Where the negligence of a defendant greatly multiplies the chances of an accident to a plaintiff and is of a character naturally leading to its occurrence, the mere possibility that it might have happened without the negligence is not sufficient to break the chain of cause and effect between the negligence and the injury. Courts, in such matters, consider the natural and ordinary course of events and do not indulge in fanciful suppositions.
Plaintiffs and others purchased tickets to board the carrier's eastbound passenger train, at a depot at a certain station, at about midnight. When the train arrived at the station, it was behind time, and passengers were allegedly warned to "hurry up." As the passenger hastened down the unlighted steps, which ran paralleled to the track, from the depot to the cars, she made a misstep and was precipitated beyond the narrow platform in front and down the slope beyond. They sued for damages against the defendant.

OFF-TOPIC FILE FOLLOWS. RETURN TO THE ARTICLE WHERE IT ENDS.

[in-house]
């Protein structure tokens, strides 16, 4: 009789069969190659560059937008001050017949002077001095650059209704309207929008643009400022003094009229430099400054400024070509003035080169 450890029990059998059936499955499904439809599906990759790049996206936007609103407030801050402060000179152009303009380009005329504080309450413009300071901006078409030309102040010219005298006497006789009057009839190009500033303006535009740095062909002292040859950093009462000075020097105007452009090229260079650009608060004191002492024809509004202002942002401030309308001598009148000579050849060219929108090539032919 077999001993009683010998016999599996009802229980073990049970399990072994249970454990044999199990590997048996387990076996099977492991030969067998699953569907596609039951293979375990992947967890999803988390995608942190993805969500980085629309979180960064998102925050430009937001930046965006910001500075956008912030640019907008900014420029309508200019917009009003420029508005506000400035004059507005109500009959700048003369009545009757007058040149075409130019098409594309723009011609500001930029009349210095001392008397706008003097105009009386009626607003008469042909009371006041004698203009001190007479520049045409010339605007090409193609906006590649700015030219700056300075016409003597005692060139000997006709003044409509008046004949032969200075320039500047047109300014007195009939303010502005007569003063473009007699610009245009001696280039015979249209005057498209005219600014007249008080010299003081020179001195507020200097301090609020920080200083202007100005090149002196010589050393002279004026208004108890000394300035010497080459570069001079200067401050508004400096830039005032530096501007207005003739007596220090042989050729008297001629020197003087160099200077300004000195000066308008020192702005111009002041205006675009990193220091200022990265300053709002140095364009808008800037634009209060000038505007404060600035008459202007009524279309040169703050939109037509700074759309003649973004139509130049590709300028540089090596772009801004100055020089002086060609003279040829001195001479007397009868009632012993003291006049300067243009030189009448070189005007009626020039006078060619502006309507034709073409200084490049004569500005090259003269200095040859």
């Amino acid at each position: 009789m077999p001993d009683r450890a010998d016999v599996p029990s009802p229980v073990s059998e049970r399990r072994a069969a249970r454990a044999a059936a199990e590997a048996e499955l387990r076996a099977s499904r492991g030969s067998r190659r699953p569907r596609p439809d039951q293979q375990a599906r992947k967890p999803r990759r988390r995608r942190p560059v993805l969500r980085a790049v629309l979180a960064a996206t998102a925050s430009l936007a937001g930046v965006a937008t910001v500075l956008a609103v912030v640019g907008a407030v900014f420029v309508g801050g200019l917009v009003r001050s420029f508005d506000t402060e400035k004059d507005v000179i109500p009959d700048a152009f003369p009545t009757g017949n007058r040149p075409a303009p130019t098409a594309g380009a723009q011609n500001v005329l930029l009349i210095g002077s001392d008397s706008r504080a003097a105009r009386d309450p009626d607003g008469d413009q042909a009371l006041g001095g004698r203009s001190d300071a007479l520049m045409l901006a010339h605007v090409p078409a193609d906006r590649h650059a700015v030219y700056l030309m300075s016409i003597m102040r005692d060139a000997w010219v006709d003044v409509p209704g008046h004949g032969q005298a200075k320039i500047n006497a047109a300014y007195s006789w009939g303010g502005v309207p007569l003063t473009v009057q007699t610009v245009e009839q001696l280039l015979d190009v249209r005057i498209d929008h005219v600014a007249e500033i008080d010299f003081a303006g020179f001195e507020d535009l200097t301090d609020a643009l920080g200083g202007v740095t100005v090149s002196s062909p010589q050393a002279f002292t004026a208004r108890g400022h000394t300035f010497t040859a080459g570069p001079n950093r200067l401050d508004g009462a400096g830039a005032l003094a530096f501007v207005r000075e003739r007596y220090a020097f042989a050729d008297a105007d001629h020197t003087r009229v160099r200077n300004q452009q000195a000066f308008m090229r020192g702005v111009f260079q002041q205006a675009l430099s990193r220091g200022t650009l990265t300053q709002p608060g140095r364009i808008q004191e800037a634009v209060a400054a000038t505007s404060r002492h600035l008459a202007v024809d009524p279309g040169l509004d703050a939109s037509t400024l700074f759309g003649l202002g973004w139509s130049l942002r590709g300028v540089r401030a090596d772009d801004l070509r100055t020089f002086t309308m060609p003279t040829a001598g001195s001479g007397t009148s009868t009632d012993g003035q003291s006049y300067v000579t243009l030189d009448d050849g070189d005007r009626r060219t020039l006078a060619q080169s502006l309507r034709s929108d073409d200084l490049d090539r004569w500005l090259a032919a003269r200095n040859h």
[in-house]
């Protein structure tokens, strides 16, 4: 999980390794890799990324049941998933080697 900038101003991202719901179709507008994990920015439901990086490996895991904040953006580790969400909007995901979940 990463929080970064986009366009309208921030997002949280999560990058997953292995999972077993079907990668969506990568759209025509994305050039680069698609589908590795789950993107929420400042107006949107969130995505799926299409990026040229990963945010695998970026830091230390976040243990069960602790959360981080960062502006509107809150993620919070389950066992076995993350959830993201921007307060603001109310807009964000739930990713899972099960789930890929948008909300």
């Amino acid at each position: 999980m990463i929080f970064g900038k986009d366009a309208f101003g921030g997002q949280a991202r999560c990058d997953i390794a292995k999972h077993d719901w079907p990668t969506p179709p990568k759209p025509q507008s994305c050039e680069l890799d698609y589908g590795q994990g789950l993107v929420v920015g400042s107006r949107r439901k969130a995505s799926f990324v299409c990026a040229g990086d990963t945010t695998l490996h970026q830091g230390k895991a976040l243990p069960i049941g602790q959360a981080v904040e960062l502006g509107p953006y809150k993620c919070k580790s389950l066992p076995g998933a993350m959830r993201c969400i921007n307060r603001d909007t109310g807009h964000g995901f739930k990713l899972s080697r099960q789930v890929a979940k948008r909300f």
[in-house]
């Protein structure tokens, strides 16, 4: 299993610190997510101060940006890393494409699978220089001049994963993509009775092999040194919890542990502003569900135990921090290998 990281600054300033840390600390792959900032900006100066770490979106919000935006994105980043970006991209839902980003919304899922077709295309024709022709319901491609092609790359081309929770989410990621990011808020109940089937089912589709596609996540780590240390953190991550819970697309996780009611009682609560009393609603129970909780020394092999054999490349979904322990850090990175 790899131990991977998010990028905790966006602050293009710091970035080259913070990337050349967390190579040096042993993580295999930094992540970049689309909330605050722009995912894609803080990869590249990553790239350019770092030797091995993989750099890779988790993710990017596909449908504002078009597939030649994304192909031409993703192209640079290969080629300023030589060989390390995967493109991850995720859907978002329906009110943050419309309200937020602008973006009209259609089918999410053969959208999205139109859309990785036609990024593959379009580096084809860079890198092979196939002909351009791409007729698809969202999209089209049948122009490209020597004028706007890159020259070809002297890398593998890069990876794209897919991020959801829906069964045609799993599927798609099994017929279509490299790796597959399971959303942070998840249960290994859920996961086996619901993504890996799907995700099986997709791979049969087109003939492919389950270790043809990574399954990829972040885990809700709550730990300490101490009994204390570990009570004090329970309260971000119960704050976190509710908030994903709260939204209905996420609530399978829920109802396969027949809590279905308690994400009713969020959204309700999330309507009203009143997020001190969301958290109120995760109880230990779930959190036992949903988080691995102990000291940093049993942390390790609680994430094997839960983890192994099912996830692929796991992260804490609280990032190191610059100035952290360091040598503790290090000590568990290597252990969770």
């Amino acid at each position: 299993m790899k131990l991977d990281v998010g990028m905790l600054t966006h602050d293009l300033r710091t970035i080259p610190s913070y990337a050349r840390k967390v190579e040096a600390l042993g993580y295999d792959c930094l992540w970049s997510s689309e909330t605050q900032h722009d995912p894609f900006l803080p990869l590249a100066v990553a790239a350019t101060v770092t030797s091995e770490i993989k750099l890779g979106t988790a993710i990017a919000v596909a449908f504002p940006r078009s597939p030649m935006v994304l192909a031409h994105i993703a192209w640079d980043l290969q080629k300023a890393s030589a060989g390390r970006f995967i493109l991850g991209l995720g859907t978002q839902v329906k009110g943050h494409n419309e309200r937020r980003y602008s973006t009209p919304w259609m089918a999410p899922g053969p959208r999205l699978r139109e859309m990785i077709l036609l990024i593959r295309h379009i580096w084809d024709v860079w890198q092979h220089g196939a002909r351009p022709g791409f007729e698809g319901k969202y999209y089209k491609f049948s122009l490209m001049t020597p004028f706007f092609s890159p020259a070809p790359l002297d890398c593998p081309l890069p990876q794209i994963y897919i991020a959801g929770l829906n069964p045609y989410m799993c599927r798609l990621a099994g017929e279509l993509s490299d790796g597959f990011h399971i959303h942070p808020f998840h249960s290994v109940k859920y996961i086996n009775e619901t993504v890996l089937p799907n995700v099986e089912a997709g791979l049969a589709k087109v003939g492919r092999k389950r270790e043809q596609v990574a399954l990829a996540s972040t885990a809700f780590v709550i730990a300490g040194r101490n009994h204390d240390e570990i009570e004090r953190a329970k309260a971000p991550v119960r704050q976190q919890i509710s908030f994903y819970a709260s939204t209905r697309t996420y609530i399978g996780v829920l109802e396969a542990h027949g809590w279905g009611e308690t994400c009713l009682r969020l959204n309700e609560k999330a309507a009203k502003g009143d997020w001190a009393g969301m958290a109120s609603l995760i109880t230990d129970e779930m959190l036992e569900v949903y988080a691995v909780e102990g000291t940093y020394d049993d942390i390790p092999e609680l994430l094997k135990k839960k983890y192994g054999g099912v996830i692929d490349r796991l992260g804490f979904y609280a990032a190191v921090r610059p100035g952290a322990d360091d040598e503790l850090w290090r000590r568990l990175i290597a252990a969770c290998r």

Whether the mere possibility that the injury would have resulted even without the negligence relieves the tortfeasor from liability
On appeal, the court found: (1) there was no sufficient light on the steps, and such absence rendered the passage from the depot to the train insecure and constituted negligence on the carrier's part and a failure to perform its duty of providing safe modes of ingress and egress between its depots and its trains; (2) because the carrier's negligence greatly multiplied the chances of the passenger's accident, the mere possibility that the passenger might have made a misstep and fallen even in broad daylight, was insufficient to break the chain of cause and effect between the carrier's negligence and the passenger's injury; and (3) hence, the evidence connected the accident with the negligence.